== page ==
With the flowering of autumn Jewish holidays consuming our attention, it’s unlikely that many of us have tuned into September as National Ovarian Cancer Awareness Month. I wasn’t aware of it either until I listened to NPR yesterday for the first time in several days. Ovarian cancer—often called the “silent killer”—seems to garner less attention than breast cancer whose awareness month is assigned to October, awash with pink ribbons, walks, fundraisers, and other benefits.
Someone in the comment thread to the last post mentioned Deena Metzger as another woman who writes powerfully about justice. I second that recommendation, and thought I’d take this opportunity to add a few more words about her.
Cartoonist Miriam Engelberg, whose best-known work found humor in her fight against breast cancer, died last Tuesday in her San Francisco home at the age of 48.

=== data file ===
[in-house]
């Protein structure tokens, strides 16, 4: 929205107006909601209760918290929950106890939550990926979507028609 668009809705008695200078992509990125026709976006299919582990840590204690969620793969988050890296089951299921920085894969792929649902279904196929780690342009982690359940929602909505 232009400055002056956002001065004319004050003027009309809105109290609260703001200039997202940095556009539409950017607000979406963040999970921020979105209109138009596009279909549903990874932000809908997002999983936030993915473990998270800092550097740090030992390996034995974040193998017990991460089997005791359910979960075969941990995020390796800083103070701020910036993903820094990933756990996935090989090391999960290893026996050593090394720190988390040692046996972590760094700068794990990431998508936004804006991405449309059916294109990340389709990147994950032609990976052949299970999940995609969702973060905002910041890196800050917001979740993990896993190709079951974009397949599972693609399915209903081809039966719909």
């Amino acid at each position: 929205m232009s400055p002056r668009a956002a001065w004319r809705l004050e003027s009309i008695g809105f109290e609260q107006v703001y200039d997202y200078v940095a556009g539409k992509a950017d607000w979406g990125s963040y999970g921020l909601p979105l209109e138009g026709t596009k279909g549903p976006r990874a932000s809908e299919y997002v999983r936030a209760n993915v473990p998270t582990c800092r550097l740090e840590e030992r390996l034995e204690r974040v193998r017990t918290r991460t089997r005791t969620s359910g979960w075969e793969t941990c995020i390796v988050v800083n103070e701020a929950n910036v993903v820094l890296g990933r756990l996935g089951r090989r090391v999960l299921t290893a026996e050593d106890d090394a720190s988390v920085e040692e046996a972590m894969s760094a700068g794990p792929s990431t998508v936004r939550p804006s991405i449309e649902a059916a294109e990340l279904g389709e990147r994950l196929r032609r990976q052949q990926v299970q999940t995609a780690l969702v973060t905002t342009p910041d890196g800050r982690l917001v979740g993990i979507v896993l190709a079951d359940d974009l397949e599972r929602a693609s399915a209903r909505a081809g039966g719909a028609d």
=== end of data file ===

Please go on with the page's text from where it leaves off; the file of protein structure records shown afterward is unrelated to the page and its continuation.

Engelberg’s book, Cancer Made Me a Shallower Person, was published earlier this year. The book details the painful experience of going through cancer treatment but in the end, Engelberg has her readers laughing.
If you’ve noticed that we seem to be awash in a sea of pink ribbons and ads for pink products these days, you probably realize that it’s National Breast Cancer Awareness Month. Not surprisingly, given our prominence as feminist leaders (and the higher incidence of breast cancer among women of Ashkenazi descent), Jewish women have played leading roles in breast cancer activism. The public attention to breast cancer today is largely due to the pioneering activism of journalist Rose Kushner (1929-1990).